I was intrigued by two Oct. 28 Letters to the Editor regarding the Oct. 14 Opinion piece, “On Israel, The Sane Center Must Speak With Passion.”
Rabbi Joel Shaiman shares his zeal for a Palestinian state. But he lacks context by ignoring the fact that Israel, too, seeks a Palestinian state and made exceedingly forthcoming offers in 2000, 2001 and 2008, only to be rebuffed.
Israel and America, since Oslo, have both wanted a Palestinian state in order to end the conflict. Sadly, no Palestinian leader will agree to that. Unfortunately, with Israel at an impasse, Rabbi Shaiman wants to rush headlong in order, as he acknowledges, to nourish the “vibrancy” of American Jews, who won’t face the consequences.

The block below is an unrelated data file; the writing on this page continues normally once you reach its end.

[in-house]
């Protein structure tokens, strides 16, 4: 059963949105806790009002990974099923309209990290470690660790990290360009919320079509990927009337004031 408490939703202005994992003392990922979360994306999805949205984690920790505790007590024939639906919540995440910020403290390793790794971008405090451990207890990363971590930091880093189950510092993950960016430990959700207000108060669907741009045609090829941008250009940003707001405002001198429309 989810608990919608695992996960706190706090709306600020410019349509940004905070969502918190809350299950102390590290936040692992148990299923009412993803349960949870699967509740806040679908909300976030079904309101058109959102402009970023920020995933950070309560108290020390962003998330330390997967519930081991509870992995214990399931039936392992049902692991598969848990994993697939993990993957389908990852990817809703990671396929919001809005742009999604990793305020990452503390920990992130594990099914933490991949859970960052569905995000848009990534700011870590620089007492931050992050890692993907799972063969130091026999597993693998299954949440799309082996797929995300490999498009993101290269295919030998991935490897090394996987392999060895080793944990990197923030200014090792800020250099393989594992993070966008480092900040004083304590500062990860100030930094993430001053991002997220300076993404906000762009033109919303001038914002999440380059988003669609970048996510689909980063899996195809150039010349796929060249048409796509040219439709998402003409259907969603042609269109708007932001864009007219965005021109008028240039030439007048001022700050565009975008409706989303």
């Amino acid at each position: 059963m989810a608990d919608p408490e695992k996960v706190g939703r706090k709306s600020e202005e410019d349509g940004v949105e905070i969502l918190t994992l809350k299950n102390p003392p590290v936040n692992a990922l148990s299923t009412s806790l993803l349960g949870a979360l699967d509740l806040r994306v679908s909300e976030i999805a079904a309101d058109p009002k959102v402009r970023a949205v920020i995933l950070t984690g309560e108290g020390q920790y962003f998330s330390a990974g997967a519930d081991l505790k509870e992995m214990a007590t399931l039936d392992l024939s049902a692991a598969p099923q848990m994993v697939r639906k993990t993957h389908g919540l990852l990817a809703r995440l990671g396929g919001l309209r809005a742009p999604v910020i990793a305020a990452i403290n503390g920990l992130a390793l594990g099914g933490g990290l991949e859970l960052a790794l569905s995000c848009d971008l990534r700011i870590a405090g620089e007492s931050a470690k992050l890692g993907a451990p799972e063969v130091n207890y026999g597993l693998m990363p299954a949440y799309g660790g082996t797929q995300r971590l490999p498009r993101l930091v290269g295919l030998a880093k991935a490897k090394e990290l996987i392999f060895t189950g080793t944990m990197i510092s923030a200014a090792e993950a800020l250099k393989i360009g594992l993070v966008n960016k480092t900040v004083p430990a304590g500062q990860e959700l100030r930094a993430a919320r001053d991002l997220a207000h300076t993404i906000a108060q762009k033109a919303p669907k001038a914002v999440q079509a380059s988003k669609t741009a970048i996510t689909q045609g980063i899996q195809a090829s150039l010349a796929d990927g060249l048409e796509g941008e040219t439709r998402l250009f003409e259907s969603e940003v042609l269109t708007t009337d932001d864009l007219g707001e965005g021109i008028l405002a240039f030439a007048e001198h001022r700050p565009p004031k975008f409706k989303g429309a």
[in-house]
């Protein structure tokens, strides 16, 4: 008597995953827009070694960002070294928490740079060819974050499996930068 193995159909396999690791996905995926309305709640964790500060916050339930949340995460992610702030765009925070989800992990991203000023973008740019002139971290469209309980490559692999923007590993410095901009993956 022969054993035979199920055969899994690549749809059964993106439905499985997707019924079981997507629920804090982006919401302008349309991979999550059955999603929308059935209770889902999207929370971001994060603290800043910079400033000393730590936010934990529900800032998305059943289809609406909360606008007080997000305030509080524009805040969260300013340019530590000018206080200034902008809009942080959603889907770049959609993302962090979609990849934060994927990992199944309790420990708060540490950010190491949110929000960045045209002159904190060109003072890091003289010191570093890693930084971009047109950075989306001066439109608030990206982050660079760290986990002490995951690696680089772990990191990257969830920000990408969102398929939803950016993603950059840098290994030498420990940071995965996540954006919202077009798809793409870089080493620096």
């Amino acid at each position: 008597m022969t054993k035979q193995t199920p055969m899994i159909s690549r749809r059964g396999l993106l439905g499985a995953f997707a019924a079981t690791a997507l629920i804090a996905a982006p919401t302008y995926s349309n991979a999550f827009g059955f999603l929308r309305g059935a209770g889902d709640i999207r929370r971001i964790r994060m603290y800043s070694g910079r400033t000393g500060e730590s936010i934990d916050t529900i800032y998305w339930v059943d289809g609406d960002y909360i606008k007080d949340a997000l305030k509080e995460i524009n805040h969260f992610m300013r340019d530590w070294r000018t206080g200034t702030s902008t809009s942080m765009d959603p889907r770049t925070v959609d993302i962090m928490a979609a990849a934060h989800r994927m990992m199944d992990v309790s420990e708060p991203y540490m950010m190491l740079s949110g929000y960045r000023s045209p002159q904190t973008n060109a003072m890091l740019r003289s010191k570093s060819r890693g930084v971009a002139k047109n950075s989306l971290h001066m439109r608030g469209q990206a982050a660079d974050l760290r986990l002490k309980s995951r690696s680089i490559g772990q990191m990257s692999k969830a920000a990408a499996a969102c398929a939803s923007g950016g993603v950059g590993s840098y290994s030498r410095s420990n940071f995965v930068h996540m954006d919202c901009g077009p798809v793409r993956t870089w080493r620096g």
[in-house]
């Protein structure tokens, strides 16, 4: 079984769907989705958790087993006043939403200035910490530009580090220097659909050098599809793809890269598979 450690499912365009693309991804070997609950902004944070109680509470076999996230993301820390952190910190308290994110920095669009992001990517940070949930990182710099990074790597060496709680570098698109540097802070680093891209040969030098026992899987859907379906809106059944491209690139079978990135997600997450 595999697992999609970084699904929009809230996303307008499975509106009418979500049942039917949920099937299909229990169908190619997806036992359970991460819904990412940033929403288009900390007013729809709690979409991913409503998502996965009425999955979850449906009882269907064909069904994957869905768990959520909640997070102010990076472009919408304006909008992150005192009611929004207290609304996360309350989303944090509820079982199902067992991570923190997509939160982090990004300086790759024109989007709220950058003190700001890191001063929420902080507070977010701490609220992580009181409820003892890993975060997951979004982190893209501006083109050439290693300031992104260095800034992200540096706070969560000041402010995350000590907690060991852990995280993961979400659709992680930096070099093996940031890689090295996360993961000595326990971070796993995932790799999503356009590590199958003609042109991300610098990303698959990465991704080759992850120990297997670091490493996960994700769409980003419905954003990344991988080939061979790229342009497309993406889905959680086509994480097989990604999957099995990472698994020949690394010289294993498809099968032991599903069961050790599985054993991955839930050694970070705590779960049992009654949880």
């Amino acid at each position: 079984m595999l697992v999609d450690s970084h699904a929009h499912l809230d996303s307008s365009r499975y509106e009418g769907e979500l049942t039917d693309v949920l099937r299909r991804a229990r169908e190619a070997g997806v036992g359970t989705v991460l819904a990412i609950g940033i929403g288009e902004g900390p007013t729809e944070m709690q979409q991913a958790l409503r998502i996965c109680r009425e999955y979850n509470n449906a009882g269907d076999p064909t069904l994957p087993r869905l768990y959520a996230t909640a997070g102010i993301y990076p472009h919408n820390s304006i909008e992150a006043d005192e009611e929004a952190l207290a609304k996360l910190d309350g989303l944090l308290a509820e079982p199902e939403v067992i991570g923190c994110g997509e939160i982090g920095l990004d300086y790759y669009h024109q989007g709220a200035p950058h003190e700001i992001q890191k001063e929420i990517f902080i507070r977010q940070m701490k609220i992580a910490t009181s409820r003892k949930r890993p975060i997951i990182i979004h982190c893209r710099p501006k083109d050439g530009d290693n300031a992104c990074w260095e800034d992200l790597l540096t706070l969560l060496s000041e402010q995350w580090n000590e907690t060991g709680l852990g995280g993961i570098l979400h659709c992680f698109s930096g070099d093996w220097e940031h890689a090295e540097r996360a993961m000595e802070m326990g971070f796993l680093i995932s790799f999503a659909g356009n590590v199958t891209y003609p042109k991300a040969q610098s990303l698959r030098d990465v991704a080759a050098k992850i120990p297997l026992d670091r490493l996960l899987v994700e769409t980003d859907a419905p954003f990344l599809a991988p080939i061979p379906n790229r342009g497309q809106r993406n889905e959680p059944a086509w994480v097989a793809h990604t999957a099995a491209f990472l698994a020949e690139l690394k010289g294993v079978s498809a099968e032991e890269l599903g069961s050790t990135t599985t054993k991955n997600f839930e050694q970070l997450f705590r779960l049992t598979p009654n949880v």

The Steven Greenfield letter appropriately states the writer’s aversion to criticizing Israel publicly. Greenfield finds it “ironic” that Israelis are even more critical. That is not irony. Israelis criticize their government on numerous matters, just as Americans do here. Israelis have that right. They risk their lives as soldiers and daily as civilians.
Israelis are directly impacted by every decision. They must “get it right.” Here, though, these matters often are fodder for parlor debate, divorced from life’s reality. While criticizing Israel is fashionable for some, Jews needn’t do it, as enough others inevitably will.
West Hartford, Conn.